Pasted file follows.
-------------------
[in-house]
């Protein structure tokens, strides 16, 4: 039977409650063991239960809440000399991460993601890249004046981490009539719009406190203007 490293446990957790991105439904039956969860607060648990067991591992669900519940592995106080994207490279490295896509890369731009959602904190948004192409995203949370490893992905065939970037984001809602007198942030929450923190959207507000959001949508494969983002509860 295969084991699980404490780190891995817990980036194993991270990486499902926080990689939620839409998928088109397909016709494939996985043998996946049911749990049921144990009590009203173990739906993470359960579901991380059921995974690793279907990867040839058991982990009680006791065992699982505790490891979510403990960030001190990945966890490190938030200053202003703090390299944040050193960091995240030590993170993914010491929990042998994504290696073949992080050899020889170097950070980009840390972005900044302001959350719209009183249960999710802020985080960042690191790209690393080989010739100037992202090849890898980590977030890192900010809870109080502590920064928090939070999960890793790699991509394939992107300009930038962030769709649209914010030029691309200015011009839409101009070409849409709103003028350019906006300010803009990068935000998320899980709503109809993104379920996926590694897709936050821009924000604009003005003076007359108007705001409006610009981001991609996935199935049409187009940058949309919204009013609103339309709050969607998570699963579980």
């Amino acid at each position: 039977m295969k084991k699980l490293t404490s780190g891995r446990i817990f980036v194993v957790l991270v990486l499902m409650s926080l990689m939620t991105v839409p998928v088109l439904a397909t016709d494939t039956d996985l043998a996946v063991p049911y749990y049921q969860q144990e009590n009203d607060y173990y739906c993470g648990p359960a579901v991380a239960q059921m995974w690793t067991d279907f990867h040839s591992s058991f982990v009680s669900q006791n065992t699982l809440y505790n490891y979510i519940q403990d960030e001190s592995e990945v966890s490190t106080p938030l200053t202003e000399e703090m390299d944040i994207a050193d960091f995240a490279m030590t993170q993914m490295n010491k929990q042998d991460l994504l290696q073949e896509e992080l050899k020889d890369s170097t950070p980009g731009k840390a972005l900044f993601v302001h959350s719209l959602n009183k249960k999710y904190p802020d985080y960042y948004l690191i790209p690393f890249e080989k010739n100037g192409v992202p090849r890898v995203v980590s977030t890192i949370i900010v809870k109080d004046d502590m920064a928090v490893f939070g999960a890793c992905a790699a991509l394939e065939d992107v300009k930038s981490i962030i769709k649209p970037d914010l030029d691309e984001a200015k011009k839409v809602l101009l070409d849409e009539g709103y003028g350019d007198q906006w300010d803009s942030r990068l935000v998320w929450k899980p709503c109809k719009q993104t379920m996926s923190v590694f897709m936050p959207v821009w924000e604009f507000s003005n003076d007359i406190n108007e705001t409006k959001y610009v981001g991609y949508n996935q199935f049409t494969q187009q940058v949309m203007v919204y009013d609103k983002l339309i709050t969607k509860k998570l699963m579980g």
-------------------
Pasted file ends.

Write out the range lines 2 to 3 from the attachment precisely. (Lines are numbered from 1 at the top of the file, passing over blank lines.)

């Protein structure tokens, strides 16, 4: 039977409650063991239960809440000399991460993601890249004046981490009539719009406190203007 490293446990957790991105439904039956969860607060648990067991591992669900519940592995106080994207490279490295896509890369731009959602904190948004192409995203949370490893992905065939970037984001809602007198942030929450923190959207507000959001949508494969983002509860 295969084991699980404490780190891995817990980036194993991270990486499902926080990689939620839409998928088109397909016709494939996985043998996946049911749990049921144990009590009203173990739906993470359960579901991380059921995974690793279907990867040839058991982990009680006791065992699982505790490891979510403990960030001190990945966890490190938030200053202003703090390299944040050193960091995240030590993170993914010491929990042998994504290696073949992080050899020889170097950070980009840390972005900044302001959350719209009183249960999710802020985080960042690191790209690393080989010739100037992202090849890898980590977030890192900010809870109080502590920064928090939070999960890793790699991509394939992107300009930038962030769709649209914010030029691309200015011009839409101009070409849409709103003028350019906006300010803009990068935000998320899980709503109809993104379920996926590694897709936050821009924000604009003005003076007359108007705001409006610009981001991609996935199935049409187009940058949309919204009013609103339309709050969607998570699963579980």
């Amino acid at each position: 039977m295969k084991k699980l490293t404490s780190g891995r446990i817990f980036v194993v957790l991270v990486l499902m409650s926080l990689m939620t991105v839409p998928v088109l439904a397909t016709d494939t039956d996985l043998a996946v063991p049911y749990y049921q969860q144990e009590n009203d607060y173990y739906c993470g648990p359960a579901v991380a239960q059921m995974w690793t067991d279907f990867h040839s591992s058991f982990v009680s669900q006791n065992t699982l809440y505790n490891y979510i519940q403990d960030e001190s592995e990945v966890s490190t106080p938030l200053t202003e000399e703090m390299d944040i994207a050193d960091f995240a490279m030590t993170q993914m490295n010491k929990q042998d991460l994504l290696q073949e896509e992080l050899k020889d890369s170097t950070p980009g731009k840390a972005l900044f993601v302001h959350s719209l959602n009183k249960k999710y904190p802020d985080y960042y948004l690191i790209p690393f890249e080989k010739n100037g192409v992202p090849r890898v995203v980590s977030t890192i949370i900010v809870k109080d004046d502590m920064a928090v490893f939070g999960a890793c992905a790699a991509l394939e065939d992107v300009k930038s981490i962030i769709k649209p970037d914010l030029d691309e984001a200015k011009k839409v809602l101009l070409d849409e009539g709103y003028g350019d007198q906006w300010d803009s942030r990068l935000v998320w929450k899980p709503c109809k719009q993104t379920m996926s923190v590694f897709m936050p959207v821009w924000e604009f507000s003005n003076d007359i406190n108007e705001t409006k959001y610009v981001g991609y949508n996935q199935f049409t494969q187009q940058v949309m203007v919204y009013d609103k983002l339309i709050t969607k509860k998570l699963m579980g």